Viruses and bacteriophages

Bacteriophages have played and continue to play a key role in bacterial genetics and molecular biology. Historically, they were used to define gene structure and gene regulation. Also the first genome to be sequenced was a bacteriophage. However, bacteriophage research did not lead the genomics revolution, which is clearly dominated by bacterial genomics. Only very recently has the study of bacteriophage genomes become prominent, thereby enabling researchers to understand the mechanisms underlying phage evolution. Bacteriophage genome sequences can be obtained through direct sequencing of isolated bacteriophages, but can also be derived as part of microbial genomes. Analysis of bacterial genomes has shown that a substantial amount of microbial DNA consists of prophage sequences and prophage-like elements.[83] A detailed database mining of these sequences offers insights into the role of prophages in shaping the bacterial genome: Overall, this method verified many known bacteriophage groups, making this a useful tool for predicting the relationships of prophages from bacterial genomes.[84][85]


At present there are 24 cyanobacteria for which a total genome sequence is available. 15 of these cyanobacteria come from the marine environment. These are six Prochlorococcus strains, seven marine Synechococcus strains, Trichodesmium erythraeum IMS101 and Crocosphaera watsonii WH8501. Several studies have demonstrated how these sequences could be used very successfully to infer important ecological and physiological characteristics of marine cyanobacteria. However, there are many more genome projects currently in progress, amongst those there are further Prochlorococcus and marine Synechococcus isolates, Acaryochloris and Prochloron, the N2-fixing filamentous cyanobacteria Nodularia spumigena, Lyngbya aestuarii and Lyngbya majuscula, as well as bacteriophages infecting marine cyanobaceria. Thus, the growing body of genome information can also be tapped in a more general way to address global problems by applying a comparative approach. Some new and exciting examples of progress in this field are the identification of genes for regulatory RNAs, insights into the evolutionary origin of photosynthesis, or estimation of the contribution of horizontal gene transfer to the genomes that have been analyzed.[86]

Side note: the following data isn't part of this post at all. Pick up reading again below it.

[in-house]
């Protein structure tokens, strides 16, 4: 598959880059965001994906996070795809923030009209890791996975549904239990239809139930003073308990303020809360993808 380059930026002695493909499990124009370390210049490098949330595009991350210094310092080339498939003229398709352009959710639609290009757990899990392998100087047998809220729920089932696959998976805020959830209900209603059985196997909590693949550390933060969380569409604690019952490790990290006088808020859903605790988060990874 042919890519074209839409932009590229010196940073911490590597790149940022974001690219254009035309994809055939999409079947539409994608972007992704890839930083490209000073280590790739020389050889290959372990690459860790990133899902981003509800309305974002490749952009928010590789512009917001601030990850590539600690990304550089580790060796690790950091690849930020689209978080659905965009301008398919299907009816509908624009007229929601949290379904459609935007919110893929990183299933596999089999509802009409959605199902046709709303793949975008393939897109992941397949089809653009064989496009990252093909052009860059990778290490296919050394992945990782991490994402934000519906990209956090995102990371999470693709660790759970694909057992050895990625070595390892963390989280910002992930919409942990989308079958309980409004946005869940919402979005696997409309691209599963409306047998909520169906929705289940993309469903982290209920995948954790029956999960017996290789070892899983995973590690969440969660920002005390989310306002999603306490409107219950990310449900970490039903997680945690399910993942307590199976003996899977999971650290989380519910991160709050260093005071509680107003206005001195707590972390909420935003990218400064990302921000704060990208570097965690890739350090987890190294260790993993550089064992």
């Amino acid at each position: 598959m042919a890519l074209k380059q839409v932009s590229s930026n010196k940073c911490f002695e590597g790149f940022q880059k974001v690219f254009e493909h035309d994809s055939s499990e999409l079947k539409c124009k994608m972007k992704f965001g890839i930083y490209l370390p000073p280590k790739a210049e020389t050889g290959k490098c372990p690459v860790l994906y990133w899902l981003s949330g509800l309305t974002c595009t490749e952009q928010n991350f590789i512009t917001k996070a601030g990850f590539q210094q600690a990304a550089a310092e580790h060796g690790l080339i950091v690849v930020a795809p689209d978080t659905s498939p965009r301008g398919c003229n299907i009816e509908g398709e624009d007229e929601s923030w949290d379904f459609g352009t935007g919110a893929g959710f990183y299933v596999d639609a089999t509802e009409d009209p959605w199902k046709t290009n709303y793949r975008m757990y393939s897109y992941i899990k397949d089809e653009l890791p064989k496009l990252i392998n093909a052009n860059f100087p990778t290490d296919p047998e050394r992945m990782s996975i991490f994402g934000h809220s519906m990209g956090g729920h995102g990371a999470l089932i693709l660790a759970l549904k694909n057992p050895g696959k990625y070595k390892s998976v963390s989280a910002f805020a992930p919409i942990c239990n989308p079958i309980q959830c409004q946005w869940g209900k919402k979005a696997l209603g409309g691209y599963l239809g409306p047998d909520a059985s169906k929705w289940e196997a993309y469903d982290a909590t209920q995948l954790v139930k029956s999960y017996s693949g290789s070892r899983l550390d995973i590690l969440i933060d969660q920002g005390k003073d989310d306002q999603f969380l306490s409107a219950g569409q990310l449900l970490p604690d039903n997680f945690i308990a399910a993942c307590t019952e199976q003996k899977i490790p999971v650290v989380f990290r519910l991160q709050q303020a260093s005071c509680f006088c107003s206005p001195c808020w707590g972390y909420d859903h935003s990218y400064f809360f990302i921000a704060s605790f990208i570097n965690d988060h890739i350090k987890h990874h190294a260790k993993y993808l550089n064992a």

Schematic karyogram of a human, providing a simplified overview of the human genome. It is a graphical representation of the idealized human diploid karyotype, with annotated bands and sub-bands. It shows dark and white regions on G banding. Each row is vertically aligned at centromere level. It shows 22 homologous autosomal chromosome pairs, both the female (XX) and male (XY) versions of the two sex chromosomes, as well as the mitochondrial genome (at bottom left).

Genomics has provided applications in many fields, including medicine, biotechnology, anthropology and other social sciences.[44]

Genomic medicine

Next-generation genomic technologies allow clinicians and biomedical researchers to drastically increase the amount of genomic data collected on large study populations.[87] When combined with new informatics approaches that integrate many kinds of data with genomic data in disease research, this allows researchers to better understand the genetic bases of drug response and disease.[88][89] Early efforts to apply the genome to medicine included those by a Stanford team led by Euan Ashley who developed the first tools for the medical interpretation of a human genome.[90][91][92] The Genomes2People research program at Brigham and Women’s Hospital, Broad Institute and Harvard Medical School was established in 2012 to conduct empirical research in translating genomics into health. Brigham and Women's Hospital opened a Preventive Genomics Clinic in August 2019, with Massachusetts General Hospital following a month later.[93][94] The All of Us research program aims to collect genome sequence data from 1 million participants to become a critical component of the precision medicine research platform.[95]